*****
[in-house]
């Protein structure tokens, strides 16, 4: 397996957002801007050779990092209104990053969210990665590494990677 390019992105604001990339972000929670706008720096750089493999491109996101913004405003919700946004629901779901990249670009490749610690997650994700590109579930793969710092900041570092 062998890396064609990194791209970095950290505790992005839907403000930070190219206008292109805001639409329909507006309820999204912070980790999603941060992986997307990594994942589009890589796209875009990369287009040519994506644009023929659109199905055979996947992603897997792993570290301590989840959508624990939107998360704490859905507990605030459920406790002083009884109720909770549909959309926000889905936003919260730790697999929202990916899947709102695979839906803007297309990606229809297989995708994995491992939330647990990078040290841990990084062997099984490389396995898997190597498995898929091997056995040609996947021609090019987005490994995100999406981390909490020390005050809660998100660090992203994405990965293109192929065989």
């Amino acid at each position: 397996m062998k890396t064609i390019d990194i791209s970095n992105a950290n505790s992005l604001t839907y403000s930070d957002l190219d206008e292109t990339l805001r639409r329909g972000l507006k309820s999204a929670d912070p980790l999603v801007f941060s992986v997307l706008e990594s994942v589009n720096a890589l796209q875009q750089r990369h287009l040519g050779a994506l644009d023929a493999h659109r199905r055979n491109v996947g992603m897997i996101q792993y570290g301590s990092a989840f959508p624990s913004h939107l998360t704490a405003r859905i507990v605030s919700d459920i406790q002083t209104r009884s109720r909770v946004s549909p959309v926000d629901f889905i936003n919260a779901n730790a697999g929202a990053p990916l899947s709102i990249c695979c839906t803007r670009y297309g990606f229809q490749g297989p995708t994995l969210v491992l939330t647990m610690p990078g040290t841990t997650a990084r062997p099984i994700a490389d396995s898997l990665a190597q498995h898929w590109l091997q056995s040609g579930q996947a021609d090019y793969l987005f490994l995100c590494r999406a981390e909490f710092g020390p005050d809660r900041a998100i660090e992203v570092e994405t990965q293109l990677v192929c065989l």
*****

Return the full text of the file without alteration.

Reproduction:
[in-house]
């Protein structure tokens, strides 16, 4: 397996957002801007050779990092209104990053969210990665590494990677 390019992105604001990339972000929670706008720096750089493999491109996101913004405003919700946004629901779901990249670009490749610690997650994700590109579930793969710092900041570092 062998890396064609990194791209970095950290505790992005839907403000930070190219206008292109805001639409329909507006309820999204912070980790999603941060992986997307990594994942589009890589796209875009990369287009040519994506644009023929659109199905055979996947992603897997792993570290301590989840959508624990939107998360704490859905507990605030459920406790002083009884109720909770549909959309926000889905936003919260730790697999929202990916899947709102695979839906803007297309990606229809297989995708994995491992939330647990990078040290841990990084062997099984490389396995898997190597498995898929091997056995040609996947021609090019987005490994995100999406981390909490020390005050809660998100660090992203994405990965293109192929065989």
């Amino acid at each position: 397996m062998k890396t064609i390019d990194i791209s970095n992105a950290n505790s992005l604001t839907y403000s930070d957002l190219d206008e292109t990339l805001r639409r329909g972000l507006k309820s999204a929670d912070p980790l999603v801007f941060s992986v997307l706008e990594s994942v589009n720096a890589l796209q875009q750089r990369h287009l040519g050779a994506l644009d023929a493999h659109r199905r055979n491109v996947g992603m897997i996101q792993y570290g301590s990092a989840f959508p624990s913004h939107l998360t704490a405003r859905i507990v605030s919700d459920i406790q002083t209104r009884s109720r909770v946004s549909p959309v926000d629901f889905i936003n919260a779901n730790a697999g929202a990053p990916l899947s709102i990249c695979c839906t803007r670009y297309g990606f229809q490749g297989p995708t994995l969210v491992l939330t647990m610690p990078g040290t841990t997650a990084r062997p099984i994700a490389d396995s898997l990665a190597q498995h898929w590109l091997q056995s040609g579930q996947a021609d090019y793969l987005f490994l995100c590494r999406a981390e909490f710092g020390p005050d809660r900041a998100i660090e992203v570092e994405t990965q293109l990677v192929c065989l």